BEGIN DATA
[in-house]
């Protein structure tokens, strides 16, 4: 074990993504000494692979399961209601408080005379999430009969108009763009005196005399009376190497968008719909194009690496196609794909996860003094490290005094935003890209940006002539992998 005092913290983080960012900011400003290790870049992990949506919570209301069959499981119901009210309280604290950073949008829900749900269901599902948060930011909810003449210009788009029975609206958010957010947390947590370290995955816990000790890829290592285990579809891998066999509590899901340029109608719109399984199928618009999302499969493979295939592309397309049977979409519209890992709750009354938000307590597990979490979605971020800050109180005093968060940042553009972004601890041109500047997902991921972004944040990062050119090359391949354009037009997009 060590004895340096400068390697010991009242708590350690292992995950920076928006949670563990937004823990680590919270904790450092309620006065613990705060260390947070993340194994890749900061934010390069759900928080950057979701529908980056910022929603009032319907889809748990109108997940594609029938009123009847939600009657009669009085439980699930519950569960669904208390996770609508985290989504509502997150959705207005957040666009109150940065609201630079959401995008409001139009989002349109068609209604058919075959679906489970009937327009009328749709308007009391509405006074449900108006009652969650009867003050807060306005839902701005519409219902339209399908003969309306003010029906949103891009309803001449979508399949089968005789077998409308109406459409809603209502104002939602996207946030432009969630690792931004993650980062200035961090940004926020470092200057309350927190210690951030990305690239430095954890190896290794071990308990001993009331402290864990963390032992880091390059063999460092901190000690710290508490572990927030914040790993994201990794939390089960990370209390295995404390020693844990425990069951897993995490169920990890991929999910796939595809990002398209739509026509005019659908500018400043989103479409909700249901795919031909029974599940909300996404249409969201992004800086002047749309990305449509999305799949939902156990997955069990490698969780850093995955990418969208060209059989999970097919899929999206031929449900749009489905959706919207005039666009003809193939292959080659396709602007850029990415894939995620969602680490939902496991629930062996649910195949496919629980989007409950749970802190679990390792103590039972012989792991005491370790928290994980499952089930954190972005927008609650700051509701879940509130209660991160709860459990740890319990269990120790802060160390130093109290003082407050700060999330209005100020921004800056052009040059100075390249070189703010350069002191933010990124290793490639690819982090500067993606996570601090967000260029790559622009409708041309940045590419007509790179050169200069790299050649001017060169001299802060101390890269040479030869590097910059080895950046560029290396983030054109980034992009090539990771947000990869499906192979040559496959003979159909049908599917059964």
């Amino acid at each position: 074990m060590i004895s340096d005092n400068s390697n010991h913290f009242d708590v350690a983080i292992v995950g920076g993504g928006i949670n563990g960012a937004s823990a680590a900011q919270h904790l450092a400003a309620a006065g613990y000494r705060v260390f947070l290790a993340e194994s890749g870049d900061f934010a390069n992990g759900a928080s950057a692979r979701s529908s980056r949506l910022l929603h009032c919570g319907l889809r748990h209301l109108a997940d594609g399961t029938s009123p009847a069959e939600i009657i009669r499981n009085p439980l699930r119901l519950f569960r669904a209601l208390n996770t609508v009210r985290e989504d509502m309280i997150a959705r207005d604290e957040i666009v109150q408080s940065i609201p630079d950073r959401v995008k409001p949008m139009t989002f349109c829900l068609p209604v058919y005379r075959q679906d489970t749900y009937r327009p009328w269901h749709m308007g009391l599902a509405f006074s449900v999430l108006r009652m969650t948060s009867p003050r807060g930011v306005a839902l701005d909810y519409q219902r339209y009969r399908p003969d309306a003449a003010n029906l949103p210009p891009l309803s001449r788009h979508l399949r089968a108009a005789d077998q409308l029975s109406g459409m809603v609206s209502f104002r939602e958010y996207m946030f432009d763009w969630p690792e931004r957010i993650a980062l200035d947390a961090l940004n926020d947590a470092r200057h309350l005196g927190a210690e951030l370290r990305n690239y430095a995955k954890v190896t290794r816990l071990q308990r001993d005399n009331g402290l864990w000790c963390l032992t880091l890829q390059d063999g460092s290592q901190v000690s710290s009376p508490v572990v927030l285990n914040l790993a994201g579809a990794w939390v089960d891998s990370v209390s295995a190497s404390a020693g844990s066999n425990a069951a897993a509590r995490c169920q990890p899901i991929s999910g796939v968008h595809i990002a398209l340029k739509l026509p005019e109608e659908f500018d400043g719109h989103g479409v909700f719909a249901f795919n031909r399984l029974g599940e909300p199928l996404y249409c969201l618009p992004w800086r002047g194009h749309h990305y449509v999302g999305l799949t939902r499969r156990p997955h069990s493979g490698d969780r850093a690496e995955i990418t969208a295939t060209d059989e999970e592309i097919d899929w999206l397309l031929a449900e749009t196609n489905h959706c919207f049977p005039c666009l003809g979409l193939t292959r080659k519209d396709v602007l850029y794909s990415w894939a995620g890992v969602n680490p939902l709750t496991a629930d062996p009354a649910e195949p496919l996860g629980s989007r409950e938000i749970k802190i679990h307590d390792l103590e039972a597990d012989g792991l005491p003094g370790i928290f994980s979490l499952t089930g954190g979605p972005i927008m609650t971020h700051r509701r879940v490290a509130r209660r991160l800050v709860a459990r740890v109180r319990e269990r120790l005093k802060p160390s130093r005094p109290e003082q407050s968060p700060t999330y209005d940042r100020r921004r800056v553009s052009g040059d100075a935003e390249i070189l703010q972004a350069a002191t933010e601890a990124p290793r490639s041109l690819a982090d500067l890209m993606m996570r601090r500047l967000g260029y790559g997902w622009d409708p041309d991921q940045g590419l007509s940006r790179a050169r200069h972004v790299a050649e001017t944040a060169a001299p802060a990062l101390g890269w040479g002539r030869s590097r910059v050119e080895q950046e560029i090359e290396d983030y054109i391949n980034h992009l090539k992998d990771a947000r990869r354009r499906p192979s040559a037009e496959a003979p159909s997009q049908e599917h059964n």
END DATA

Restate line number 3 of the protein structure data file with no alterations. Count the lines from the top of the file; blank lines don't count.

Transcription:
């Amino acid at each position: 074990m060590i004895s340096d005092n400068s390697n010991h913290f009242d708590v350690a983080i292992v995950g920076g993504g928006i949670n563990g960012a937004s823990a680590a900011q919270h904790l450092a400003a309620a006065g613990y000494r705060v260390f947070l290790a993340e194994s890749g870049d900061f934010a390069n992990g759900a928080s950057a692979r979701s529908s980056r949506l910022l929603h009032c919570g319907l889809r748990h209301l109108a997940d594609g399961t029938s009123p009847a069959e939600i009657i009669r499981n009085p439980l699930r119901l519950f569960r669904a209601l208390n996770t609508v009210r985290e989504d509502m309280i997150a959705r207005d604290e957040i666009v109150q408080s940065i609201p630079d950073r959401v995008k409001p949008m139009t989002f349109c829900l068609p209604v058919y005379r075959q679906d489970t749900y009937r327009p009328w269901h749709m308007g009391l599902a509405f006074s449900v999430l108006r009652m969650t948060s009867p003050r807060g930011v306005a839902l701005d909810y519409q219902r339209y009969r399908p003969d309306a003449a003010n029906l949103p210009p891009l309803s001449r788009h979508l399949r089968a108009a005789d077998q409308l029975s109406g459409m809603v609206s209502f104002r939602e958010y996207m946030f432009d763009w969630p690792e931004r957010i993650a980062l200035d947390a961090l940004n926020d947590a470092r200057h309350l005196g927190a210690e951030l370290r990305n690239y430095a995955k954890v190896t290794r816990l071990q308990r001993d005399n009331g402290l864990w000790c963390l032992t880091l890829q390059d063999g460092s290592q901190v000690s710290s009376p508490v572990v927030l285990n914040l790993a994201g579809a990794w939390v089960d891998s990370v209390s295995a190497s404390a020693g844990s066999n425990a069951a897993a509590r995490c169920q990890p899901i991929s999910g796939v968008h595809i990002a398209l340029k739509l026509p005019e109608e659908f500018d400043g719109h989103g479409v909700f719909a249901f795919n031909r399984l029974g599940e909300p199928l996404y249409c969201l618009p992004w800086r002047g194009h749309h990305y449509v999302g999305l799949t939902r499969r156990p997955h069990s493979g490698d969780r850093a690496e995955i990418t969208a295939t060209d059989e999970e592309i097919d899929w999206l397309l031929a449900e749009t196609n489905h959706c919207f049977p005039c666009l003809g979409l193939t292959r080659k519209d396709v602007l850029y794909s990415w894939a995620g890992v969602n680490p939902l709750t496991a629930d062996p009354a649910e195949p496919l996860g629980s989007r409950e938000i749970k802190i679990h307590d390792l103590e039972a597990d012989g792991l005491p003094g370790i928290f994980s979490l499952t089930g954190g979605p972005i927008m609650t971020h700051r509701r879940v490290a509130r209660r991160l800050v709860a459990r740890v109180r319990e269990r120790l005093k802060p160390s130093r005094p109290e003082q407050s968060p700060t999330y209005d940042r100020r921004r800056v553009s052009g040059d100075a935003e390249i070189l703010q972004a350069a002191t933010e601890a990124p290793r490639s041109l690819a982090d500067l890209m993606m996570r601090r500047l967000g260029y790559g997902w622009d409708p041309d991921q940045g590419l007509s940006r790179a050169r200069h972004v790299a050649e001017t944040a060169a001299p802060a990062l101390g890269w040479g002539r030869s590097r910059v050119e080895q950046e560029i090359e290396d983030y054109i391949n980034h992009l090539k992998d990771a947000r990869r354009r499906p192979s040559a037009e496959a003979p159909s997009q049908e599917h059964n």